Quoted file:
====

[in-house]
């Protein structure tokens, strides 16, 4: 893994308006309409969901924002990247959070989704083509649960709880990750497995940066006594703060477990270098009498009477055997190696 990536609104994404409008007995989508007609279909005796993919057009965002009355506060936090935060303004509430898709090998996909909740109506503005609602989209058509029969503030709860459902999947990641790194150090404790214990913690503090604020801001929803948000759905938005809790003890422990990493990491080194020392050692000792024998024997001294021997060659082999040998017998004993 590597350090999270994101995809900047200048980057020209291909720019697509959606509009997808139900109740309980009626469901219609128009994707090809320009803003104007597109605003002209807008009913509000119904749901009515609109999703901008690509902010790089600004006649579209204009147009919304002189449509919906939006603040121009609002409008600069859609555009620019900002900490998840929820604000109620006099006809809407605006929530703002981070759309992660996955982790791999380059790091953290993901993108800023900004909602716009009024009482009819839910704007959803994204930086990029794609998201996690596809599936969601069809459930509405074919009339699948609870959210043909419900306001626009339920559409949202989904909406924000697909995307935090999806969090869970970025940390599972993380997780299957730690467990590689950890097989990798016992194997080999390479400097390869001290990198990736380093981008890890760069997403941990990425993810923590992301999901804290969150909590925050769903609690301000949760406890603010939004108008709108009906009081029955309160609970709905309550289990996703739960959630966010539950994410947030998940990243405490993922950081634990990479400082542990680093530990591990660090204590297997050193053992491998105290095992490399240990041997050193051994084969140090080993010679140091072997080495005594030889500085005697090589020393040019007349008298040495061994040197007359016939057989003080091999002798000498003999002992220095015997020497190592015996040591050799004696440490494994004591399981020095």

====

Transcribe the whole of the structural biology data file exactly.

[in-house]
């Protein structure tokens, strides 16, 4: 893994308006309409969901924002990247959070989704083509649960709880990750497995940066006594703060477990270098009498009477055997190696 990536609104994404409008007995989508007609279909005796993919057009965002009355506060936090935060303004509430898709090998996909909740109506503005609602989209058509029969503030709860459902999947990641790194150090404790214990913690503090604020801001929803948000759905938005809790003890422990990493990491080194020392050692000792024998024997001294021997060659082999040998017998004993 590597350090999270994101995809900047200048980057020209291909720019697509959606509009997808139900109740309980009626469901219609128009994707090809320009803003104007597109605003002209807008009913509000119904749901009515609109999703901008690509902010790089600004006649579209204009147009919304002189449509919906939006603040121009609002409008600069859609555009620019900002900490998840929820604000109620006099006809809407605006929530703002981070759309992660996955982790791999380059790091953290993901993108800023900004909602716009009024009482009819839910704007959803994204930086990029794609998201996690596809599936969601069809459930509405074919009339699948609870959210043909419900306001626009339920559409949202989904909406924000697909995307935090999806969090869970970025940390599972993380997780299957730690467990590689950890097989990798016992194997080999390479400097390869001290990198990736380093981008890890760069997403941990990425993810923590992301999901804290969150909590925050769903609690301000949760406890603010939004108008709108009906009081029955309160609970709905309550289990996703739960959630966010539950994410947030998940990243405490993922950081634990990479400082542990680093530990591990660090204590297997050193053992491998105290095992490399240990041997050193051994084969140090080993010679140091072997080495005594030889500085005697090589020393040019007349008298040495061994040197007359016939057989003080091999002798000498003999002992220095015997020497190592015996040591050799004696440490494994004591399981020095």